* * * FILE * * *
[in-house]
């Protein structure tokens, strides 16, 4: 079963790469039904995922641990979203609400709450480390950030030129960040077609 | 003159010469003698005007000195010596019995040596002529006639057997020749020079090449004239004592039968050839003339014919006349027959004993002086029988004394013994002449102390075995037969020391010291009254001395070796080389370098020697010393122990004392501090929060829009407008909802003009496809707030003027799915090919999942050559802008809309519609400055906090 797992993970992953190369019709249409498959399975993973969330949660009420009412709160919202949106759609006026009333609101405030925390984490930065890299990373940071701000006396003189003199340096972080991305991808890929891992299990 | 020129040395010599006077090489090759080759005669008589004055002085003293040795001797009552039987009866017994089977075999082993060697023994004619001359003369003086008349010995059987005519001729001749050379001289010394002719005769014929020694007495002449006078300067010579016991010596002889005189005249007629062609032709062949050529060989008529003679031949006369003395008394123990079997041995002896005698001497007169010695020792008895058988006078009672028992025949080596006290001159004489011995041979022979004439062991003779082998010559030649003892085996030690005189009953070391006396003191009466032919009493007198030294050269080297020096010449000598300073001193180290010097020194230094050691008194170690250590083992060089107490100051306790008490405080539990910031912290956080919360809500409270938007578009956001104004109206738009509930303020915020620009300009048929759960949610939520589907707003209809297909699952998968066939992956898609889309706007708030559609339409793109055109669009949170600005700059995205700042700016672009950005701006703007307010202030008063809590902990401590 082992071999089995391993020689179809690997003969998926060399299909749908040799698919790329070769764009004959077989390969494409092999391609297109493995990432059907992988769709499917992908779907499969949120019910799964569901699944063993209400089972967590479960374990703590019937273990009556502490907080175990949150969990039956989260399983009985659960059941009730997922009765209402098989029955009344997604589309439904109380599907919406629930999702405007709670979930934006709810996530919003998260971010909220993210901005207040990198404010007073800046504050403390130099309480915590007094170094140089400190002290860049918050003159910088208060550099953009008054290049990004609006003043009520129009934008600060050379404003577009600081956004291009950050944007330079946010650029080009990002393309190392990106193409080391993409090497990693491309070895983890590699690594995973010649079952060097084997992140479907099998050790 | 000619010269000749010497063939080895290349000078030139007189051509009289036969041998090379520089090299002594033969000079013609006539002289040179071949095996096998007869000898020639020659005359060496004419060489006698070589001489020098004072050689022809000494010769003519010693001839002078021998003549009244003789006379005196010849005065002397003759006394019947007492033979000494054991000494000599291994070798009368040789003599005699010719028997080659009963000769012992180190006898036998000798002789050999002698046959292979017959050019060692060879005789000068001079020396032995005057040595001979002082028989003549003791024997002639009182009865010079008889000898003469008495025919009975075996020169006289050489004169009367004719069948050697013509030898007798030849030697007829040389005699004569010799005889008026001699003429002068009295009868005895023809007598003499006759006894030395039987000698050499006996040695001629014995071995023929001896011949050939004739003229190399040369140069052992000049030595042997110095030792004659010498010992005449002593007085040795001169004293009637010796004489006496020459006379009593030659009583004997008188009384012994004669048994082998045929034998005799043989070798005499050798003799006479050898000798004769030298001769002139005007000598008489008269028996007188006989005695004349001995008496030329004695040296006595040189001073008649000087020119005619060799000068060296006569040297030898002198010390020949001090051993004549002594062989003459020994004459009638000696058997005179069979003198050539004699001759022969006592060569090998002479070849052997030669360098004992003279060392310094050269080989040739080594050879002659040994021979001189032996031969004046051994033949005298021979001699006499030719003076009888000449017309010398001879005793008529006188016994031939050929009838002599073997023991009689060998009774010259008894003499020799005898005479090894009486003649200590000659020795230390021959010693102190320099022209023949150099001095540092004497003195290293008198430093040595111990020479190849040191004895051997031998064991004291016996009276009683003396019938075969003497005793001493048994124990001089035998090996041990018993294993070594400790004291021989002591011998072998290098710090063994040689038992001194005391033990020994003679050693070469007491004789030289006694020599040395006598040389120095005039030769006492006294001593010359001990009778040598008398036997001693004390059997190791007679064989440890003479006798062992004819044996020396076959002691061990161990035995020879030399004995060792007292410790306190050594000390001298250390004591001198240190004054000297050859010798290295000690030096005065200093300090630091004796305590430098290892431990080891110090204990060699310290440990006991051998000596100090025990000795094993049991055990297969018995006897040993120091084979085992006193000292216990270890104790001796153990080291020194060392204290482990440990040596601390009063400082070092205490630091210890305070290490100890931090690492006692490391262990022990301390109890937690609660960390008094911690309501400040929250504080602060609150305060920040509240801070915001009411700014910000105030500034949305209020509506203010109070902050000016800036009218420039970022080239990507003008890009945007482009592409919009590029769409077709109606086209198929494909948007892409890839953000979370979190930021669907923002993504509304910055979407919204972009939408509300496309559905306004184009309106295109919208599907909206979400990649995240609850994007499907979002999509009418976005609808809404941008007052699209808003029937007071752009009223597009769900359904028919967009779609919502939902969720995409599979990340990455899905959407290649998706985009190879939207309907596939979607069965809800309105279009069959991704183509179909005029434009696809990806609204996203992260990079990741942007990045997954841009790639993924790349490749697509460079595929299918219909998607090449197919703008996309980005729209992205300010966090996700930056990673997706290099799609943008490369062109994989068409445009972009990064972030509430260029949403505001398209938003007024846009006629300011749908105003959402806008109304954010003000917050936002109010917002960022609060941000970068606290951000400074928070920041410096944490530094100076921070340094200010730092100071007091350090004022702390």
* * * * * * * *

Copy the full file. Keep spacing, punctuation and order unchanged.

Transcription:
[in-house]
């Protein structure tokens, strides 16, 4: 079963790469039904995922641990979203609400709450480390950030030129960040077609 | 003159010469003698005007000195010596019995040596002529006639057997020749020079090449004239004592039968050839003339014919006349027959004993002086029988004394013994002449102390075995037969020391010291009254001395070796080389370098020697010393122990004392501090929060829009407008909802003009496809707030003027799915090919999942050559802008809309519609400055906090 797992993970992953190369019709249409498959399975993973969330949660009420009412709160919202949106759609006026009333609101405030925390984490930065890299990373940071701000006396003189003199340096972080991305991808890929891992299990 | 020129040395010599006077090489090759080759005669008589004055002085003293040795001797009552039987009866017994089977075999082993060697023994004619001359003369003086008349010995059987005519001729001749050379001289010394002719005769014929020694007495002449006078300067010579016991010596002889005189005249007629062609032709062949050529060989008529003679031949006369003395008394123990079997041995002896005698001497007169010695020792008895058988006078009672028992025949080596006290001159004489011995041979022979004439062991003779082998010559030649003892085996030690005189009953070391006396003191009466032919009493007198030294050269080297020096010449000598300073001193180290010097020194230094050691008194170690250590083992060089107490100051306790008490405080539990910031912290956080919360809500409270938007578009956001104004109206738009509930303020915020620009300009048929759960949610939520589907707003209809297909699952998968066939992956898609889309706007708030559609339409793109055109669009949170600005700059995205700042700016672009950005701006703007307010202030008063809590902990401590 082992071999089995391993020689179809690997003969998926060399299909749908040799698919790329070769764009004959077989390969494409092999391609297109493995990432059907992988769709499917992908779907499969949120019910799964569901699944063993209400089972967590479960374990703590019937273990009556502490907080175990949150969990039956989260399983009985659960059941009730997922009765209402098989029955009344997604589309439904109380599907919406629930999702405007709670979930934006709810996530919003998260971010909220993210901005207040990198404010007073800046504050403390130099309480915590007094170094140089400190002290860049918050003159910088208060550099953009008054290049990004609006003043009520129009934008600060050379404003577009600081956004291009950050944007330079946010650029080009990002393309190392990106193409080391993409090497990693491309070895983890590699690594995973010649079952060097084997992140479907099998050790 | 000619010269000749010497063939080895290349000078030139007189051509009289036969041998090379520089090299002594033969000079013609006539002289040179071949095996096998007869000898020639020659005359060496004419060489006698070589001489020098004072050689022809000494010769003519010693001839002078021998003549009244003789006379005196010849005065002397003759006394019947007492033979000494054991000494000599291994070798009368040789003599005699010719028997080659009963000769012992180190006898036998000798002789050999002698046959292979017959050019060692060879005789000068001079020396032995005057040595001979002082028989003549003791024997002639009182009865010079008889000898003469008495025919009975075996020169006289050489004169009367004719069948050697013509030898007798030849030697007829040389005699004569010799005889008026001699003429002068009295009868005895023809007598003499006759006894030395039987000698050499006996040695001629014995071995023929001896011949050939004739003229190399040369140069052992000049030595042997110095030792004659010498010992005449002593007085040795001169004293009637010796004489006496020459006379009593030659009583004997008188009384012994004669048994082998045929034998005799043989070798005499050798003799006479050898000798004769030298001769002139005007000598008489008269028996007188006989005695004349001995008496030329004695040296006595040189001073008649000087020119005619060799000068060296006569040297030898002198010390020949001090051993004549002594062989003459020994004459009638000696058997005179069979003198050539004699001759022969006592060569090998002479070849052997030669360098004992003279060392310094050269080989040739080594050879002659040994021979001189032996031969004046051994033949005298021979001699006499030719003076009888000449017309010398001879005793008529006188016994031939050929009838002599073997023991009689060998009774010259008894003499020799005898005479090894009486003649200590000659020795230390021959010693102190320099022209023949150099001095540092004497003195290293008198430093040595111990020479190849040191004895051997031998064991004291016996009276009683003396019938075969003497005793001493048994124990001089035998090996041990018993294993070594400790004291021989002591011998072998290098710090063994040689038992001194005391033990020994003679050693070469007491004789030289006694020599040395006598040389120095005039030769006492006294001593010359001990009778040598008398036997001693004390059997190791007679064989440890003479006798062992004819044996020396076959002691061990161990035995020879030399004995060792007292410790306190050594000390001298250390004591001198240190004054000297050859010798290295000690030096005065200093300090630091004796305590430098290892431990080891110090204990060699310290440990006991051998000596100090025990000795094993049991055990297969018995006897040993120091084979085992006193000292216990270890104790001796153990080291020194060392204290482990440990040596601390009063400082070092205490630091210890305070290490100890931090690492006692490391262990022990301390109890937690609660960390008094911690309501400040929250504080602060609150305060920040509240801070915001009411700014910000105030500034949305209020509506203010109070902050000016800036009218420039970022080239990507003008890009945007482009592409919009590029769409077709109606086209198929494909948007892409890839953000979370979190930021669907923002993504509304910055979407919204972009939408509300496309559905306004184009309106295109919208599907909206979400990649995240609850994007499907979002999509009418976005609808809404941008007052699209808003029937007071752009009223597009769900359904028919967009779609919502939902969720995409599979990340990455899905959407290649998706985009190879939207309907596939979607069965809800309105279009069959991704183509179909005029434009696809990806609204996203992260990079990741942007990045997954841009790639993924790349490749697509460079595929299918219909998607090449197919703008996309980005729209992205300010966090996700930056990673997706290099799609943008490369062109994989068409445009972009990064972030509430260029949403505001398209938003007024846009006629300011749908105003959402806008109304954010003000917050936002109010917002960022609060941000970068606290951000400074928070920041410096944490530094100076921070340094200010730092100071007091350090004022702390």